With 10 teams in the league halfway through their 2012 schedule, and 21 of the 22 remaining teams (with the exception of San Francisco) hitting the midway point this weekend, now is a good time to take a look at the statistics some individual players are amassing.
In 2011, not just one, but two quarterbacks surpassed Dan Marino’s hallowed record for passing yards in a season; Brees set the new standard of 5,476 yards (342.2 YPG), and Tom Brady finished with the second-best all-time season, with 5,235 yards (327.2).
For good measure, Matthew Stafford also surpassed the 5,000-yard plateau with a monster Week 17 (520 yards), and Eli Manning narrowly missed joining the club, finishing with 4,933 yards.
So far in 2012, just one QB – Brees – is on pace to throw for 5,000 yards.
- Brees is averaging 330.0 YPG / on pace for: 5,280 (which would rank second all-time, behind his 2011 season)
- 20 TD passes & 8 INTs so far / on pace for: 46 & 18
- Peyton Manning is averaging 301.9 YPG / on pace for: 4,830 (which would be a career high)
- Stafford is averaging 301.1 YPG / on pace for: 4,818
- 8 TDs & 7 INTs so far / on pace for: 18 & 16
- Tom Brady is averaging 301.0 YPG / on pace for: 4,816
- 16 TDs & 3 INTs so far / on pace for: 32 TDs & 6 INTs
Brees set several other records in 2011, including most completed passes in a season (468) and highest completion percentage (71.6%).
Those marks appear safe in 2012.
A quarterback would have to average 29.3 pass connections a game to reach 469 completions. The top QBs in that category this year are Stafford (28.3 per game), Brees (26.9), Tony Romo (26.6) Brady (26.1 per game) and Matt Ryan (26.0). Stafford is on pace to complete 452 passes in 2012.
The QBs with the best completion percentages for in 2012 are:
Alex Smith (69.4)
Aaron Rodgers (69.0)
Matt Ryan (68.7)
Rodgers, who won the regular-season MVP award in 2011, set the new standard for quarterback rating, with a 122.5 (besting Peyton Manning’s 121.1 from 2004). No QB is even close so far this year, with the elder Manning leading the pack with a 109.0 rating.
Finally, while it was not an all-time record, Rodgers’ 9.2 Y/A last season was the third-highest since 1977, behind only Kurt Warner's 9.9 in 2000 and Chris Chandler's 9.6 in 1998.
New England tight end Rob Gronkowski burst onto the scene in 2011 with a season for the ages, breaking the previous records at his position (held by Kellen Winslow) for yards (1,327) and TDs (17). Gronkowski is on pace this season for 14 TD catches, and his yardage total of 580 yards halfway through is well below his 2011 standard.
Coming off his epic 18-reception game on Sunday, Dallas’ Jason Witten leads all TE’s with 51 catches, and is on pace for 117 – which would rank 9th all-time for any type of pass-catcher.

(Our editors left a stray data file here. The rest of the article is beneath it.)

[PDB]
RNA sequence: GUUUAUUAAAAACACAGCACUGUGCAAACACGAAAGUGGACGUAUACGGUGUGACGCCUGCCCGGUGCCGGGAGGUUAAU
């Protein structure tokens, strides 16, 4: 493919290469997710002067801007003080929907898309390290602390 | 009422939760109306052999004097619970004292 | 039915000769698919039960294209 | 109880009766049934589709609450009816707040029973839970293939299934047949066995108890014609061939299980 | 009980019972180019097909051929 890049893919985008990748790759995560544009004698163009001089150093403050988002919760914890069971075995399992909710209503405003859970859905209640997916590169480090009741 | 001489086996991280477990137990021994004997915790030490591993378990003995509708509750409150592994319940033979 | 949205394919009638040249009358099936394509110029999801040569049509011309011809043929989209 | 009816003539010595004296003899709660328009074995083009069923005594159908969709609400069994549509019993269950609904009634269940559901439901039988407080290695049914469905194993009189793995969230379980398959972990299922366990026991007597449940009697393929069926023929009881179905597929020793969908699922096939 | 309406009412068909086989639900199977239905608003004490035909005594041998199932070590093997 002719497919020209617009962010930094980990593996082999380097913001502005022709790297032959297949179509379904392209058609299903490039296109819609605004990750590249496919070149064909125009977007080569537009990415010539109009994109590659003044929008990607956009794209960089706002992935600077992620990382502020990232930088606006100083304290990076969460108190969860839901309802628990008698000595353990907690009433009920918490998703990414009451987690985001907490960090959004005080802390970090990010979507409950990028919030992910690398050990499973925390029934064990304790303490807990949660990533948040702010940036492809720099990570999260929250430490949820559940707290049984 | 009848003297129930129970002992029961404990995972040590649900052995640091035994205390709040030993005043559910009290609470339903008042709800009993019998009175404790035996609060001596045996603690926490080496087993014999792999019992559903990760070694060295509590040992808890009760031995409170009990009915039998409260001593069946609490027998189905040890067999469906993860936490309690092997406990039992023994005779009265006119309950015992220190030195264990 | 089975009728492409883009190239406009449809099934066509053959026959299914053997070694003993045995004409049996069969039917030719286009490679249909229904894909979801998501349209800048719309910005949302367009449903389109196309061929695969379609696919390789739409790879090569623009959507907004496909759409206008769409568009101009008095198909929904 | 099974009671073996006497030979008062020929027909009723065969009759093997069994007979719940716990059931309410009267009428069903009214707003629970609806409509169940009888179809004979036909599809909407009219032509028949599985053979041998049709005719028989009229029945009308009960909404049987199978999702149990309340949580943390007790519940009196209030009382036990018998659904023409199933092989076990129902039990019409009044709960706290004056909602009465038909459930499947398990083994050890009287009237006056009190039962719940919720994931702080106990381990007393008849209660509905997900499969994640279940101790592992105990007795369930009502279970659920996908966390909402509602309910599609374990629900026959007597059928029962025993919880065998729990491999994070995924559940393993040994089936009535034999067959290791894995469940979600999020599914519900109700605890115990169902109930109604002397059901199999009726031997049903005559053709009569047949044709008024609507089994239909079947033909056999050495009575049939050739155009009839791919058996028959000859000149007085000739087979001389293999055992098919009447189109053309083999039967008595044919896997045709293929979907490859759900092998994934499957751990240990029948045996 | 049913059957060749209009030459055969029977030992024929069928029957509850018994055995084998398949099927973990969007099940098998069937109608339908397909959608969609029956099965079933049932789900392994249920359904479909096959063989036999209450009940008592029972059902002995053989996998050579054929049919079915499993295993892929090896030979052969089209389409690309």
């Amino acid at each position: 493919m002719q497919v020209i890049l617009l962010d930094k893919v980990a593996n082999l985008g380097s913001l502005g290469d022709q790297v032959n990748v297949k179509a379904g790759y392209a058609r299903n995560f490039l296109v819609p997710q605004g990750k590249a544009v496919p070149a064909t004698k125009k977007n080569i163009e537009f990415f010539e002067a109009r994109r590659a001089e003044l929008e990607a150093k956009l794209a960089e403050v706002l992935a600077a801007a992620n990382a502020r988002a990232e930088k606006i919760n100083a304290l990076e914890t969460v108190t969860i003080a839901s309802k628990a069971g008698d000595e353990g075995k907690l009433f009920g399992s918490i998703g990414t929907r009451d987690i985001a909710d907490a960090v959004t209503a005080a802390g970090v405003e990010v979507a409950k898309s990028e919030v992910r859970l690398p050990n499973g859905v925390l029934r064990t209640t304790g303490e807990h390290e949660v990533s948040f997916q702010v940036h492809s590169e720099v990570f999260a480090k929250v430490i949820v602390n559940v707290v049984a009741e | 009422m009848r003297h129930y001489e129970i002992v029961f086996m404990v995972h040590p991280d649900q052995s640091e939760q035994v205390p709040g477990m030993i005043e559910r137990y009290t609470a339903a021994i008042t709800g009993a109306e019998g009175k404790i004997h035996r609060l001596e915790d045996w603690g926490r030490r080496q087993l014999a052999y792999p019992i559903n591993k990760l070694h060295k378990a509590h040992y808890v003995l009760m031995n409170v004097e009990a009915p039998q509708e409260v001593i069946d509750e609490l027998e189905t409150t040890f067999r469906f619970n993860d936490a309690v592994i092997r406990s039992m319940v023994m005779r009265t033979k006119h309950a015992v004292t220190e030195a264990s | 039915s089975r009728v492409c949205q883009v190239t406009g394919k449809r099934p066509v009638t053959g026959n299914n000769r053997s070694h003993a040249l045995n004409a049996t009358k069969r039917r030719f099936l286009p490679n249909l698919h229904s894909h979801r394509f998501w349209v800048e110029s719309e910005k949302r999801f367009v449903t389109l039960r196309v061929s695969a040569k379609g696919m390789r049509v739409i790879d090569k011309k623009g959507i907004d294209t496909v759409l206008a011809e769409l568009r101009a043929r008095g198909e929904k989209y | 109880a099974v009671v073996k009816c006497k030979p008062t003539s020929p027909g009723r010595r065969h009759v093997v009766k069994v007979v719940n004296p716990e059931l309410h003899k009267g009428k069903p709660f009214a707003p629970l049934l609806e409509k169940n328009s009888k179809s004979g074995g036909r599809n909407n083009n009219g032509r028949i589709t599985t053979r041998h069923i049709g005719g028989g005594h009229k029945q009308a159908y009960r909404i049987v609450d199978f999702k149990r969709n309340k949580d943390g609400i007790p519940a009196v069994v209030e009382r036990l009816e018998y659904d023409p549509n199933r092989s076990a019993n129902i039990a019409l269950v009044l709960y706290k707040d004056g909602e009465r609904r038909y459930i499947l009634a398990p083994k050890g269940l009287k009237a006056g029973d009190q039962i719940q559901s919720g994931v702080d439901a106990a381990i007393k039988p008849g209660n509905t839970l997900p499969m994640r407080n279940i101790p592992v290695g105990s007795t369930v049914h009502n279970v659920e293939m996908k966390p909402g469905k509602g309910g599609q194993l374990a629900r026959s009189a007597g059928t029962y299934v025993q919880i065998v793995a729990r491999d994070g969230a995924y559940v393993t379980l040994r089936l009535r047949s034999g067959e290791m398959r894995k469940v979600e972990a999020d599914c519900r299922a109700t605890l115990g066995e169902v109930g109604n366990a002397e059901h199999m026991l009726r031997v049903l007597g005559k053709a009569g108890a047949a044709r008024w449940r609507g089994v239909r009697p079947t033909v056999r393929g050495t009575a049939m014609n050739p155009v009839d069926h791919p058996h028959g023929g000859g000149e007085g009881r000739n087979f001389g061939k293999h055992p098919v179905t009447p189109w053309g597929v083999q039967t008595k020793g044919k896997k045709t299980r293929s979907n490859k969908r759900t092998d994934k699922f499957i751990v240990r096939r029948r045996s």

Of course, Witten was on pace for 88 receptions after six games this season, so he may not be able to keep up with his new, inflated pace.
REGGIE WAYNE leads the league in receiving YPG (108.1) which puts him on a pace for a 1,729-yard campaign – which would rank 4th all-time, just ahead of former teammate Marvin Harrison’s 1,722 yards.
IF Wayne can maintain his edge in yards, he’ll become the oldest league-leader in receiving yards in NFL history (topping Jerry Rice, who led the league in 1995 at the age of 33). Wayne turned 34 on Nov. 17.
Minnesota’s Percy Harvin and New England’s Wes Welker both have 60 receptions through eight games. If either, or both, can double that total in the second half, they’ll slide ahead of Isaac Bruce for 8th place on the all-time, single-season list.
The league’s leading rusher, Adrian Peterson, is on pace for 1,550 yards (averaging 96.9 YPG). That yardage total would rank as the 59th-best single-season total in history. Since 1991, only twice has the leading rusher accumulated fewer than 1,553 yards; Emmitt Smith won his third straight rushing title in 1993 with 1,486 yards, and LaDainian Tomlinson won his last title in 2007 with 1,474 yards.
- The 1998 Pittsburgh Steelers faced two rookie quarterbacks, and lost to both of them; the Steelers lost to Charlie Batch and Detroit in the infamous Thanksgiving Day Coin Flip Game, and then closed out the season with a loss to Jonathan Quinn and Jacksonville, giving Quinn his only career victory.
Since the start of the 1999 season, though, the Steelers are 18-3 (.857) against rookie QBs, including Sunday’s dominating performance against Washington’s Robert Griffin III. The rookies to triumph against Pittsburgh were Troy Smith, David Carr and Tim Couch.
- Smith, the 2006 Heisman Trophy winner, started the 2007 season finale for Baltimore, with many Pittsburgh defensive starters resting to get ready for the playoffs. Smith passes for 171 yards and 1 TD, and ran for 23 more in the Ravens’ 27-21 win.
- Carr’s win in 2002 was one of the more bizarre Steelers losses in franchise history; the expansion Texans won 24-6 despite generating a total of 47 yards of offense. Carr completed 3 passes for 33 yards.
- The Steelers lost to another expansion-team rookie in 1999, when Tim Couch led Cleveland back from an 8-point deficit with 10 minutes left to earn a 16-15 win at Three Rivers Stadium. Couch passed for 199 yards, 2 TDs and 1 INT.
Pittsburgh may have two more games this season against a rookie QB, with two games yet to be played against Cleveland and its rookie signal-caller, Brandon Weeden.